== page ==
Happiness is a choice.

That’s the message behind the new feel-good wellness company HappyGrace.com, which aims to give stressed-out women the ability to regain control of their lives no matter how busy they are.

CEO and founder Tanya Wheeless, 41, tells Moneyish that she was once one of those stressed moms, working in a high-pressure job as the director of player development for the Phoenix Suns basketball team.

“I was overwhelmed, stressed out trying to be a working mom at high profile positions. I was not happy. It was a breaking point for me,” says Wheeless, who left her development job in 2014, to start her own business coaching execs in time management, stress relief and work-life balance.

Tanya Wheeless, CEO and founder of Happy Grace.

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“If you want to feel better you can hire a coach or go to therapy, but who has the time?” she says.

That’s why she created a print workbook ($38) called Everyday Zen, and free online video and blog forum featuring her signature GLOW method of themes like gratitude, letting go, owning your desires and doing it all with love.

The “Everyday Zen” happiness journal.

The print journal is broken up into a three-month cycle. The book prompts you to write down your monthly intentions of what you hope to accomplish and how you want to feel after. Then there’s a lesson for each day, with themes like power, forgiveness and love; and darker prompts about fear, resentment and anger. After the lesson you’re asked to reflect by filling in the blanks to sentences like,“Today these things went wrong, but it was okay” or “Today, I am grateful for.”

“I wanted to create something for women who were short on time, but ready to take action with the right guidance. I wanted to give them a roadmap that was simple and effective without breaking the bank,” says Wheeless.

Tempe, AZ-based Wheeless is one of many people trying to cash in on the ever-growing market for wellness. The global wellness industry grew by 10.6% to $3.72 trillion between 2013 and 2015, The Global Wellness Institute estimates. That makes it one of the world’s fastest growing markets. Wheeless follows a slew of well-being experts building a self-empowerment empire. Author Gretchen Rubin, who wrote best-selling self help credo “The Happiness Project” detailing her year-long journey to finding a way to live her best life, inspired many to start their own journeys to finding fulfillment. Now she hosts the podcast “Happier,” where she discusses good habits with her sister. And media mogul Arianna Huffington started Thrive Global, a website offering science-based solutions to lower stress and increase productivity with articles like “How to lead a meaningful life in an age of busyness.”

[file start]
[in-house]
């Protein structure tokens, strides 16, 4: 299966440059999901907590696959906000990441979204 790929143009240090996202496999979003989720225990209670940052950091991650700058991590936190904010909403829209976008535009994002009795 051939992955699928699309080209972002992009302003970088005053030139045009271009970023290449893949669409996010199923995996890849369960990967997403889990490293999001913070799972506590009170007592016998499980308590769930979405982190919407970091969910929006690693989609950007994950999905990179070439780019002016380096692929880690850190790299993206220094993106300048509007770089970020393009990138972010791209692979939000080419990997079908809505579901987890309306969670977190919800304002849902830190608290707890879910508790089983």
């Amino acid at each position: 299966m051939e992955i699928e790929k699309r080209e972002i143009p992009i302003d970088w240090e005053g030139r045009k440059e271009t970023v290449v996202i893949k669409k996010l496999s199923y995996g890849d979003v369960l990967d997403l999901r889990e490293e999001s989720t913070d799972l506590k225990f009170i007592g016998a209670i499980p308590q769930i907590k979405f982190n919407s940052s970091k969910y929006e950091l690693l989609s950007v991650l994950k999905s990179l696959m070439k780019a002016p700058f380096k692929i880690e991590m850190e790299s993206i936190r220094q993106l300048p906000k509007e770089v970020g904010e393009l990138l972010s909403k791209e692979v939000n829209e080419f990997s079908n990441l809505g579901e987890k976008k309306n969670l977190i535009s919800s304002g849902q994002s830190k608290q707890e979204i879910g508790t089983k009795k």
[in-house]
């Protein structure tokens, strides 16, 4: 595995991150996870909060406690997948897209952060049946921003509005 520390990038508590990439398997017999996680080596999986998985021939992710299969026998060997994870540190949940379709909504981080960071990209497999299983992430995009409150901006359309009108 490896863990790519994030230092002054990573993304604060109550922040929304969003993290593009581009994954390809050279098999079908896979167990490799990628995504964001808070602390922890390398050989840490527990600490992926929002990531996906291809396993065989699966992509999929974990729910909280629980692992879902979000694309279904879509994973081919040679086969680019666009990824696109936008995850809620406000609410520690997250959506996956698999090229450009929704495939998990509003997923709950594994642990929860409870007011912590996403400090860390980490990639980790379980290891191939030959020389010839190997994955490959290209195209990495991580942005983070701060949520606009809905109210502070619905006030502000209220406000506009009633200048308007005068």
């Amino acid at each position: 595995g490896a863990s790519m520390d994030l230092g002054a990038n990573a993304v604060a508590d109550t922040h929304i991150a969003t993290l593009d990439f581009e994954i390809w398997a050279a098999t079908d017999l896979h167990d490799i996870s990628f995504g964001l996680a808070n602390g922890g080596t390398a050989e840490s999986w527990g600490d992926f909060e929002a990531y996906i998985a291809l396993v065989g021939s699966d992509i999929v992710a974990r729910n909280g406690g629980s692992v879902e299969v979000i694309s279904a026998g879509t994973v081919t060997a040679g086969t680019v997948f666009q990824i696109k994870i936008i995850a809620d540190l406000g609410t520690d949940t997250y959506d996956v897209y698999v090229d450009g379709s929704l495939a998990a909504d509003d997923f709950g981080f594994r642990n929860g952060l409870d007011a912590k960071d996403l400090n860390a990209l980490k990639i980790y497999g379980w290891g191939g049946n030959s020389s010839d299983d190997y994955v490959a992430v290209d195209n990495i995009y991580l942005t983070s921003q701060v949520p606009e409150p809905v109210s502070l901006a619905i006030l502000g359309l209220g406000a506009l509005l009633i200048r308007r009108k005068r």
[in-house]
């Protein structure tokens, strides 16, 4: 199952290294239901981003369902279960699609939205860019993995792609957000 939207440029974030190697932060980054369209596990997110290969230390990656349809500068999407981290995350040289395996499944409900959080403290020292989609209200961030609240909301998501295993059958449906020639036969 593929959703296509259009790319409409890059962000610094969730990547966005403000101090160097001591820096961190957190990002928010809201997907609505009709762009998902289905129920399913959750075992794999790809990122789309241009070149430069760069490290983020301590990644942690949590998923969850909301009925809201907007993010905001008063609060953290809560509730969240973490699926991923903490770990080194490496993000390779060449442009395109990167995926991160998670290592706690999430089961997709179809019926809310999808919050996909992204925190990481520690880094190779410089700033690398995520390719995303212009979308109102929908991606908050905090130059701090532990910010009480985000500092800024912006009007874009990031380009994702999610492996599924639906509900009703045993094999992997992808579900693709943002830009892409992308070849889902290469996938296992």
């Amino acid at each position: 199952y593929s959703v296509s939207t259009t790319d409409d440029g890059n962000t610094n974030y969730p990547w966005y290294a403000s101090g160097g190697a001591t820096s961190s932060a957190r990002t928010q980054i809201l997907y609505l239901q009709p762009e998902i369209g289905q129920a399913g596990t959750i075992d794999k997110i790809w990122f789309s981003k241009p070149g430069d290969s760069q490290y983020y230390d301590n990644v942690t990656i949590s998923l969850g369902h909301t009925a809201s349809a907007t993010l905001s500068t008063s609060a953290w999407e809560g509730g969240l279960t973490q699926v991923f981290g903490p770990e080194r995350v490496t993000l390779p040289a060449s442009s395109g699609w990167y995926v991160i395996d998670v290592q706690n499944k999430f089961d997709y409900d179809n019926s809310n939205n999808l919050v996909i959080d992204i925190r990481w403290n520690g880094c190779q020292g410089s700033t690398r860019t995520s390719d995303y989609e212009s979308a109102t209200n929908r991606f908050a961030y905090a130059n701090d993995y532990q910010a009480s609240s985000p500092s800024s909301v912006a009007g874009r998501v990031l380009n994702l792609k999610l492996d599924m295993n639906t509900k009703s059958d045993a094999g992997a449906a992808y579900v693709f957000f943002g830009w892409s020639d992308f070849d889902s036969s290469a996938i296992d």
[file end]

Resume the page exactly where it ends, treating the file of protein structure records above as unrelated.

But you likely don’t need to spend a ton to add more gratitude and happiness to your life. First, spend some time writing about things you’re grateful for. Studies show that gratitude reduces a range of toxic emotions from envy and resentment to regret and frustration. And Dr. Robert A. Emmons, a gratitude researcher, discovered a link between giving thanks and well-being, confirming that gratitude can increase happiness and reduce depression.

What’s more, taking time to be thankful for just 15 minutes a day can improve sleep, according to a 2011 study by “Applied Psychology: Health and Well-Being.”

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“We spend decades developing habits and beliefs that separate us from happiness, so we aren’t going to turn that around overnight,” Wheless acknowledges.

“I hope to create daily micro shifts which, over 90 days, leave you feeling happier, less stressed and more balanced overall.”